How do children and adults with disabilities learn about the faith and, especially, prepare
for the sacraments?
Excerpted from Salt and Light: Church, Disability, and the Blessing of Welcome for All, by Maureen Pratt.
You shall love the Lord your God with all your heart, and with all your soul, and with all your might. Keep these words that I am commanding you today in your heart. Recite them to your children and talk about them when you are at home and when you are away, when you lie down and when you rise. Deuteronomy 6:4–7
The foundation of being able to participate in our faith is lifelong catechesis or learning: learning about God, church, history, the sacraments, personal spirituality, and life seen through the prism of Christian values.
We learn about our faith in different ways: through formal education; through regular attendance at Mass and other church events; through our own faith practices (prayer, meditation, and reading); and especially through our relationships with others. Sometimes, we learn through means handed down for centuries: the Lord’s Prayer, the Rosary, and the liturgy. But sometimes we need to have information “delivered” to us in newer, creative ways. This is true not only for persons with learning, developmental, or other disabilities; as the methods of conveying information change (from printed book to e-book, or from computer screens to cellphones), our capacity and way of receiving information changes and adapts. The more we consume information in tiny increments, for example, the shorter our attention span.
Very Special Education
I consider myself a very enthusiastic, committed Catholic Christian. But in childhood, I was plagued with serious illness; before I was eighteen, I’d had pneumonia thirteen times. This interrupted my education quite a lot and forced some creative learning. In first grade, I nearly got held back due to days missed! But fortunately, I managed to keep up with my homework and continue on with my classmates.
I wasn’t nearly as blessed when it came to catechesis, however. My formal religious education was very nearly derailed at age seven, when an unusual linguistic lapse surfaced: my brain just would not sync with my words. Every time I wanted to say, “first confession,” I said, “confirmation.”
It wasn’t that I didn’t have sufficient intellectual understanding; I knew what I wanted to say. And I was eager to receive the sacrament. But whether from laziness, mild dyslexia, or even the first signs of lupus brain fog, I constantly stumbled over those words.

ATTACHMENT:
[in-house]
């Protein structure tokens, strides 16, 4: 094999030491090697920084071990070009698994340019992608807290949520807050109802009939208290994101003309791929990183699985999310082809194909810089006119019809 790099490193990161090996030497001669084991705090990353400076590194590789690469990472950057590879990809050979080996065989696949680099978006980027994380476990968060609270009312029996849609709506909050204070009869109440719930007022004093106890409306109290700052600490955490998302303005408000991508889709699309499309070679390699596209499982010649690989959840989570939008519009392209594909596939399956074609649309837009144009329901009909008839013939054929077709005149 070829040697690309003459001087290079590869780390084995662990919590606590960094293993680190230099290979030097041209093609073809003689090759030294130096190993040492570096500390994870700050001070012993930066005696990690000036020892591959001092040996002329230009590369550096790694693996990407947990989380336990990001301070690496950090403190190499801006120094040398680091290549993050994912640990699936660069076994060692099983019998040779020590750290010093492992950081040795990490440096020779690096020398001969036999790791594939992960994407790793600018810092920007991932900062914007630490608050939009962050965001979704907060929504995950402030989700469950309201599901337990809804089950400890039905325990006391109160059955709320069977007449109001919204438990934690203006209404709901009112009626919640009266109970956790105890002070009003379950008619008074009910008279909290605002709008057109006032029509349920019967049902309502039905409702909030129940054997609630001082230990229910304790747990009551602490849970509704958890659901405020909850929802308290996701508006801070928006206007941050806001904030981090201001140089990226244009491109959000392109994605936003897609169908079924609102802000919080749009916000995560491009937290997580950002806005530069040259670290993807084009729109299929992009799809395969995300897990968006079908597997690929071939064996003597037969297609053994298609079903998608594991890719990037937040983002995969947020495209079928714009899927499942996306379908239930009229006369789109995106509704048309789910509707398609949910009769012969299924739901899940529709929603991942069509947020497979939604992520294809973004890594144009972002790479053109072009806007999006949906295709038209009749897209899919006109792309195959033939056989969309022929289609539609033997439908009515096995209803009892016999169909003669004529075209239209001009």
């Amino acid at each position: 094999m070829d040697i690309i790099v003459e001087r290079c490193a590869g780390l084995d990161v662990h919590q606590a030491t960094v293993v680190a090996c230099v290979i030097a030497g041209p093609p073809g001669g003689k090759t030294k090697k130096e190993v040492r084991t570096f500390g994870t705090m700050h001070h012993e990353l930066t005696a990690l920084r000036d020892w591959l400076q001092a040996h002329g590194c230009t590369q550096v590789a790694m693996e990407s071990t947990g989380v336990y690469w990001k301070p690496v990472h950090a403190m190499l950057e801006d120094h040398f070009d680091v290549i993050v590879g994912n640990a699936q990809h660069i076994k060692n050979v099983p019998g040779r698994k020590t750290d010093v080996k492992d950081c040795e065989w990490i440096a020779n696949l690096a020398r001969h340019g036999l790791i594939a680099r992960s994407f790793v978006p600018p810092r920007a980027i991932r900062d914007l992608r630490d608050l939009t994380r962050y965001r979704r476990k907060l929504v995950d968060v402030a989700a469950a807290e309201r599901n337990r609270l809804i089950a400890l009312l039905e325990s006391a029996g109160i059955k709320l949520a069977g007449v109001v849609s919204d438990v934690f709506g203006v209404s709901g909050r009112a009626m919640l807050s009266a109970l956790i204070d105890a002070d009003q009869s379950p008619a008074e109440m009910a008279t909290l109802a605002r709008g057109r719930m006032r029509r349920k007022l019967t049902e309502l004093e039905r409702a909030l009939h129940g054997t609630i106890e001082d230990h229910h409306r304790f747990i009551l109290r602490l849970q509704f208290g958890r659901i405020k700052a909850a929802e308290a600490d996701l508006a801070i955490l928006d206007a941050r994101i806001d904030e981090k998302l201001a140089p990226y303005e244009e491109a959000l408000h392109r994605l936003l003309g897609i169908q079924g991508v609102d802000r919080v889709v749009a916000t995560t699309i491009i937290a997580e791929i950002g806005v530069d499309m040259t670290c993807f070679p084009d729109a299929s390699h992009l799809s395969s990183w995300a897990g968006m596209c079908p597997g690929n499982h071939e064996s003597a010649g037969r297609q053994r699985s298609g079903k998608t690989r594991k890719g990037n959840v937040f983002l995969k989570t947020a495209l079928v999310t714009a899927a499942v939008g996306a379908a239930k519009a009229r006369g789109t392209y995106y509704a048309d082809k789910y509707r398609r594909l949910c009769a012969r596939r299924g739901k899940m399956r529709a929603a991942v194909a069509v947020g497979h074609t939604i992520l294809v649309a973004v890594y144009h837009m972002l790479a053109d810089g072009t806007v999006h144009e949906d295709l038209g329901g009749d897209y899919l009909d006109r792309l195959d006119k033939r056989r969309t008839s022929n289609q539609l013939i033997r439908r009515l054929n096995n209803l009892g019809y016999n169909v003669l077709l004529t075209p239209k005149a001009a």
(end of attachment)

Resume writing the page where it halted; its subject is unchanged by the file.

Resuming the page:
There was no “special education” in those days, no “accommodation” for someone who learned well but sometimes differently. The rigorous curriculum for sacrament preparation demanded compliance, not deviance.
My mother, a religious education teacher at the parish, worked with me apart from the preparation classes. But even she had limited effect—some physical anomalies simply cannot be overcome in usual ways.
With the days rapidly passing, Mom finally said, “You’re not going to receive the sacrament until you can say it properly.”
“Can” became the operative word from then on: Mom didn’t say, “This is hopeless.” She knew I could do it, so I knew I could do it. Together we put aside the regular method of learning, prayed mightily, and found a technique that worked for me—a combination of word association, memorization, and visualization. I made it with my class to my first confession and sailed through to, yes, confirmation!
Words sometimes still escape me, a function of lupus brain fog that can be exacerbated by fatigue and other disease-related symptoms. But the early experience of overcoming my own deficits gave me confidence (and healthy humility) to know that this manifestation of my health condition has nothing to do with my ability to understand but only reflects how we are all “fearfully, wonderfully made.”
In the same way, the church community that opens itself to the possibility of sacramental preparation for all children, regardless of their disability, sparks potential for confidence, joy, and personal development that can lead to endless blessings. And, unlike when I was a struggling young Catholic, now, the “boxed in” methods of teaching have given way to possibilities for individual, effective instruction.
Amazing progress in understanding learning difficulties and teaching to and through them has enabled children and adults to learn much more effectively in the past few decades. The same diagnostic and educational techniques applied in academic settings are also being adapted in catechesis for persons with many different disabilities; children with Down syndrome, autism, Asperger’s, and other, often-complex disabilities are being introduced to Jesus and growing in understanding much more broadly than ever before. This is also enabling many more young Catholics (and adults, too) to participate in liturgy and in ministries, and to enjoy gathering as part of the entire church community.